Papa John’s CEO John Schnatter has sold another big chunk of stock, according to a regulatory filing this afternoon, bringing to 411,050 shares the total he’s sold since announcing a special trading plan in early September under which he could sell up to 480,000 total.
Combined proceeds so far from all the sales, according to Securities and Exchange Commission filings: $32.2 million. (Table shows all the trades.)
Today’s SEC filing says Schnatter, who founded the company in 1984, sold 86,314 shares yesterday and Wednesday for prices averaging from $80.07 to $81.02 a share. The proceeds were $6.9 million, most of it from a single sale of 63,318 on Wednesday — the largest such block since Boulevard began tracking a wave of sales he started under the trading plan.
Papa John’s stock closed at $80.45 this afternoon, up 47 cents.
Company executives often adopt “10b5-1” trading plans, named for the SEC rule that governs insider trading. They are often approved by a company’s board of directors, and require an executive to sell a certain number of shares at fixed intervals to avoid any appearance they’re trading on inside information.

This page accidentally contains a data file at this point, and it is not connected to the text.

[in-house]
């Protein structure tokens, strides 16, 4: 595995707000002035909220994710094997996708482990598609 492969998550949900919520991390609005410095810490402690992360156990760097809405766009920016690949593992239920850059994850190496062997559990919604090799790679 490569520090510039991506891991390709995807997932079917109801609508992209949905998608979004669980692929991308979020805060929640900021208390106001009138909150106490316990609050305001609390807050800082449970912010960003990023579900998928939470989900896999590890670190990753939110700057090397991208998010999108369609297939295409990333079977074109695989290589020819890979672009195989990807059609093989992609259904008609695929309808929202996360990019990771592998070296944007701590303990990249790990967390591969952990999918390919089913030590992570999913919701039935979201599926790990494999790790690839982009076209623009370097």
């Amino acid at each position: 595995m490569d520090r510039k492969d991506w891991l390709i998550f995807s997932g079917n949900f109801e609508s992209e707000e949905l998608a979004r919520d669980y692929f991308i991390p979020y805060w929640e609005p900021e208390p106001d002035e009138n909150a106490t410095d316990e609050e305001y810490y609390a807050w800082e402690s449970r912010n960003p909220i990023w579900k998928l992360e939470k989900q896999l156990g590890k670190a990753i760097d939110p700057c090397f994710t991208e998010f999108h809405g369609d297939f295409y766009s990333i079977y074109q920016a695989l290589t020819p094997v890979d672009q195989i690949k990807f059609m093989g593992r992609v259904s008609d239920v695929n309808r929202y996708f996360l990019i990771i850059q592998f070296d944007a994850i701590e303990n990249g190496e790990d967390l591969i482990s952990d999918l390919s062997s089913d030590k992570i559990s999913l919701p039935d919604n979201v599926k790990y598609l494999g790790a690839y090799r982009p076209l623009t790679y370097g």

Newspapers are suffering an accelerating drop in print advertising, a market that already was under stress, forcing some publishers to consider significant cost cuts and dramatic changes to their print and digital products, according to a new Wall Street Journal story with implications for The Courier-Journal and the broader Louisville media scene.
Jefferies stock analyst John Janedis has forecast an even more difficult calendar third quarter. Last month he lowered his estimates for Gannett Co., forecasting a 12.5% drop in combined print and digital ad revenues.
Wall Street is worried. Gannett’s stock traded at a new 52-week low this morning, $10.16, before easing back into the black.
The figures will come after a recent management shake-up at the CJ, where top editor Neil Budde quit unexpectedly last week. Published reports said management believed too much emphasis had been placed on digital vs. the print version. That’s hard to fathom, however, when newspapers face more and more competition from online upstarts such as Insider Louisville.
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